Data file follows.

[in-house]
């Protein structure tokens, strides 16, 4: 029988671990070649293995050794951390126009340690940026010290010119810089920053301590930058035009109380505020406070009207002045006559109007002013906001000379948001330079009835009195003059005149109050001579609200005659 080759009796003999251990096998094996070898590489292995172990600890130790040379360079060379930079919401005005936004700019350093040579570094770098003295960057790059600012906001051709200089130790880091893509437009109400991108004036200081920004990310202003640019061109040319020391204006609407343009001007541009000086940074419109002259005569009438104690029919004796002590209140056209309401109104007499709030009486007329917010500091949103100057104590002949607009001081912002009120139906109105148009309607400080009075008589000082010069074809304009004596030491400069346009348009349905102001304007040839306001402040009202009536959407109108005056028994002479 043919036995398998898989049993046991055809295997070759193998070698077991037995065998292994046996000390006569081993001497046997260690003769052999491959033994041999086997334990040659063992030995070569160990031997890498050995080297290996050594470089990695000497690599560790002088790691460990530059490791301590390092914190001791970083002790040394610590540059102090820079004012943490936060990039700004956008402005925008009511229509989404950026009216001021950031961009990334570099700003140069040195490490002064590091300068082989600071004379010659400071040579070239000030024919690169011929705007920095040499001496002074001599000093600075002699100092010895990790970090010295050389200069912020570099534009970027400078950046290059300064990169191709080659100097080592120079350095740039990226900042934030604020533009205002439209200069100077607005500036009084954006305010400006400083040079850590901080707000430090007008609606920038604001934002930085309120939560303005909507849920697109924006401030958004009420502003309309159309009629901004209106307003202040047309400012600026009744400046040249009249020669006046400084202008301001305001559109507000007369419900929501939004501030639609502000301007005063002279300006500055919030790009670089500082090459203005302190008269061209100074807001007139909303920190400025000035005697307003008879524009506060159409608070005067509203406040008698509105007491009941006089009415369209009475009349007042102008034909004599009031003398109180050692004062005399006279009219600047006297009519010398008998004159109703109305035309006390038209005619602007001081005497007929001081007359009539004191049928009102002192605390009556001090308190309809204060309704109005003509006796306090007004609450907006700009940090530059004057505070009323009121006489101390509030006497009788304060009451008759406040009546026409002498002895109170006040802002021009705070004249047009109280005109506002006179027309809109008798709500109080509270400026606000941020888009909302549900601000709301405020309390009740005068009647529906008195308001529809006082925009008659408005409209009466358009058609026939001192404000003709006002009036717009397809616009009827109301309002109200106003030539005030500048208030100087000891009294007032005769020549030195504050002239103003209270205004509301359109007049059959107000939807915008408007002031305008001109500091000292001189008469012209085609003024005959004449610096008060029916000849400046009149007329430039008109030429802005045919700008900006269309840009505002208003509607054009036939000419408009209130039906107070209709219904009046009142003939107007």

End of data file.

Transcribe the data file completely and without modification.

[in-house]
């Protein structure tokens, strides 16, 4: 029988671990070649293995050794951390126009340690940026010290010119810089920053301590930058035009109380505020406070009207002045006559109007002013906001000379948001330079009835009195003059005149109050001579609200005659 080759009796003999251990096998094996070898590489292995172990600890130790040379360079060379930079919401005005936004700019350093040579570094770098003295960057790059600012906001051709200089130790880091893509437009109400991108004036200081920004990310202003640019061109040319020391204006609407343009001007541009000086940074419109002259005569009438104690029919004796002590209140056209309401109104007499709030009486007329917010500091949103100057104590002949607009001081912002009120139906109105148009309607400080009075008589000082010069074809304009004596030491400069346009348009349905102001304007040839306001402040009202009536959407109108005056028994002479 043919036995398998898989049993046991055809295997070759193998070698077991037995065998292994046996000390006569081993001497046997260690003769052999491959033994041999086997334990040659063992030995070569160990031997890498050995080297290996050594470089990695000497690599560790002088790691460990530059490791301590390092914190001791970083002790040394610590540059102090820079004012943490936060990039700004956008402005925008009511229509989404950026009216001021950031961009990334570099700003140069040195490490002064590091300068082989600071004379010659400071040579070239000030024919690169011929705007920095040499001496002074001599000093600075002699100092010895990790970090010295050389200069912020570099534009970027400078950046290059300064990169191709080659100097080592120079350095740039990226900042934030604020533009205002439209200069100077607005500036009084954006305010400006400083040079850590901080707000430090007008609606920038604001934002930085309120939560303005909507849920697109924006401030958004009420502003309309159309009629901004209106307003202040047309400012600026009744400046040249009249020669006046400084202008301001305001559109507000007369419900929501939004501030639609502000301007005063002279300006500055919030790009670089500082090459203005302190008269061209100074807001007139909303920190400025000035005697307003008879524009506060159409608070005067509203406040008698509105007491009941006089009415369209009475009349007042102008034909004599009031003398109180050692004062005399006279009219600047006297009519010398008998004159109703109305035309006390038209005619602007001081005497007929001081007359009539004191049928009102002192605390009556001090308190309809204060309704109005003509006796306090007004609450907006700009940090530059004057505070009323009121006489101390509030006497009788304060009451008759406040009546026409002498002895109170006040802002021009705070004249047009109280005109506002006179027309809109008798709500109080509270400026606000941020888009909302549900601000709301405020309390009740005068009647529906008195308001529809006082925009008659408005409209009466358009058609026939001192404000003709006002009036717009397809616009009827109301309002109200106003030539005030500048208030100087000891009294007032005769020549030195504050002239103003209270205004509301359109007049059959107000939807915008408007002031305008001109500091000292001189008469012209085609003024005959004449610096008060029916000849400046009149007329430039008109030429802005045919700008900006269309840009505002208003509607054009036939000419408009209130039906107070209709219904009046009142003939107007």